2012 Volume 53 Issue 11 Pages 1992-1996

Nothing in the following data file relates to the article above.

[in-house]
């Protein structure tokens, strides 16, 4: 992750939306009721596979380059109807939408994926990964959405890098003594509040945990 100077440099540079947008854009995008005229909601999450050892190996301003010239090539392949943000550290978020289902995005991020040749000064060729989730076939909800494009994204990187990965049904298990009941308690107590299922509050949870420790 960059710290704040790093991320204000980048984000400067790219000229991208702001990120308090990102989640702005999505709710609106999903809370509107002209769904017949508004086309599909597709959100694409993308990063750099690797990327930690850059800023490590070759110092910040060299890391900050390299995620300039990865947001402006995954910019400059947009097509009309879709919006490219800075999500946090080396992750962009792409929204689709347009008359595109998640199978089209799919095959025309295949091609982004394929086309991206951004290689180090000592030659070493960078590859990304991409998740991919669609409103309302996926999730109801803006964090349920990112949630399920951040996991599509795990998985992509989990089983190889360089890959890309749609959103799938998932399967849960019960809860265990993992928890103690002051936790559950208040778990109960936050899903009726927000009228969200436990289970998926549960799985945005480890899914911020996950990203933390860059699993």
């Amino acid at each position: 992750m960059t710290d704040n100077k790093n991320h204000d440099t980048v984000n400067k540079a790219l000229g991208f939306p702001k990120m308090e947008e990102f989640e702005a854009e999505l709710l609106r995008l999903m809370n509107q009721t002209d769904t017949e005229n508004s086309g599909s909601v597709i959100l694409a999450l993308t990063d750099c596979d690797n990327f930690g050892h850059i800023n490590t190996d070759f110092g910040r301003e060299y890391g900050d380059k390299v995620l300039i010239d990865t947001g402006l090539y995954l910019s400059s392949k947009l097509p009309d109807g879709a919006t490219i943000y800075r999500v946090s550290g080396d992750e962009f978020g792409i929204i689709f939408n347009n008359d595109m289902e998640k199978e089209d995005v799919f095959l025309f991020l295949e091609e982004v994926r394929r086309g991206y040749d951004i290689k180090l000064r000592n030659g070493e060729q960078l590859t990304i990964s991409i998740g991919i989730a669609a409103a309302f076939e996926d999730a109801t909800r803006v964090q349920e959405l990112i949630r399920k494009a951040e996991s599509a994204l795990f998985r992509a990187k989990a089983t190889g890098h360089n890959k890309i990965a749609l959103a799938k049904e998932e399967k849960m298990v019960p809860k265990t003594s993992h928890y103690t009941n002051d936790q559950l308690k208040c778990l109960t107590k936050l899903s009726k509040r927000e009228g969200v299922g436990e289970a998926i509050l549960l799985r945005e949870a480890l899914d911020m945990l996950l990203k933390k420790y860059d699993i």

The conversion of cerium oxide (CeO2) into sodium cerium sulfate (NaCe(SO4)2·H2O) in Na2SO4–H2SO4–H2O solutions was studied at elevated temperatures using a batch-type glass reactor under atmospheric pressure. Sodium sulfate (Na2SO4) concentration, sulfuric acid (H2SO4) concentration and reaction temperature were chosen as dependent variables, and the effects of these three variables on the conversion of cerium oxide into sodium cerium sulfate in Na2SO4–H2SO4–H2O solutions were investigated. The conversion includes two chemical reactions: cerium oxide dissolution and sodium cerium sulfate synthesis. The experimental data showed that increases of sodium sulfate concentration and sulfuric acid concentration decreased the conversion rate, whereas the conversion rate increased with increasing reaction temperature. The conversion kinetics of cerium oxide into sodium cerium sulfate for these three variables was analyzed and the fitted equation to the experimental data was determined. The variations of rate constant in dissolution and synthesis with temperature obeyed the Arrhenius equation with activation energies of 120 and 200 kJ/mol, respectively. In addition, the rate constant of cerium oxide dissolution was a function of the sodium sulfate concentration and sulfuric acid concentration at N−0.3 and C6.5, respectively, and for sodium cerium oxide synthesis at N−0.2 and C−4.3.